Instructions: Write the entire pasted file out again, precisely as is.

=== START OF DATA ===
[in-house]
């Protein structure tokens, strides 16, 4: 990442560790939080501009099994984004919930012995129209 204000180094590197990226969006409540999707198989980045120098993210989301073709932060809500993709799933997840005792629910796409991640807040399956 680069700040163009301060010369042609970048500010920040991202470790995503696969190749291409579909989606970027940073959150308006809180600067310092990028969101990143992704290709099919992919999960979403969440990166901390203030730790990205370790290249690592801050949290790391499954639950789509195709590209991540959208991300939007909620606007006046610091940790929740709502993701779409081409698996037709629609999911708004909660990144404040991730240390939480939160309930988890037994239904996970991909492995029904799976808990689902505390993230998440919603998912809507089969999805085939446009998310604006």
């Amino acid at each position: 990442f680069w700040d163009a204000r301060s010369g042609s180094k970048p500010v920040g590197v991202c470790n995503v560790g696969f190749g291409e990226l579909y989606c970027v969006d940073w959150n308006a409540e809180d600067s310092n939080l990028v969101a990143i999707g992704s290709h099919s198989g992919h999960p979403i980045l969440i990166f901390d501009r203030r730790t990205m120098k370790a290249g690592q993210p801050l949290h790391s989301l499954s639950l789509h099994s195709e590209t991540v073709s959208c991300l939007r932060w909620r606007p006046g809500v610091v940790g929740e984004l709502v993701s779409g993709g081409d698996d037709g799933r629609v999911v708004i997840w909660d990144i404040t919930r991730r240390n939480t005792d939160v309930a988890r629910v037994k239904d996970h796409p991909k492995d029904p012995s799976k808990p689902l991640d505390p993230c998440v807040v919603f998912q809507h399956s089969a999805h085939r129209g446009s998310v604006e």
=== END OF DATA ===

[in-house]
């Protein structure tokens, strides 16, 4: 990442560790939080501009099994984004919930012995129209 204000180094590197990226969006409540999707198989980045120098993210989301073709932060809500993709799933997840005792629910796409991640807040399956 680069700040163009301060010369042609970048500010920040991202470790995503696969190749291409579909989606970027940073959150308006809180600067310092990028969101990143992704290709099919992919999960979403969440990166901390203030730790990205370790290249690592801050949290790391499954639950789509195709590209991540959208991300939007909620606007006046610091940790929740709502993701779409081409698996037709629609999911708004909660990144404040991730240390939480939160309930988890037994239904996970991909492995029904799976808990689902505390993230998440919603998912809507089969999805085939446009998310604006």
């Amino acid at each position: 990442f680069w700040d163009a204000r301060s010369g042609s180094k970048p500010v920040g590197v991202c470790n995503v560790g696969f190749g291409e990226l579909y989606c970027v969006d940073w959150n308006a409540e809180d600067s310092n939080l990028v969101a990143i999707g992704s290709h099919s198989g992919h999960p979403i980045l969440i990166f901390d501009r203030r730790t990205m120098k370790a290249g690592q993210p801050l949290h790391s989301l499954s639950l789509h099994s195709e590209t991540v073709s959208c991300l939007r932060w909620r606007p006046g809500v610091v940790g929740e984004l709502v993701s779409g993709g081409d698996d037709g799933r629609v999911v708004i997840w909660d990144i404040t919930r991730r240390n939480t005792d939160v309930a988890r629910v037994k239904d996970h796409p991909k492995d029904p012995s799976k808990p689902l991640d505390p993230c998440v807040v919603f998912q809507h399956s089969a999805h085939r129209g446009s998310v604006e």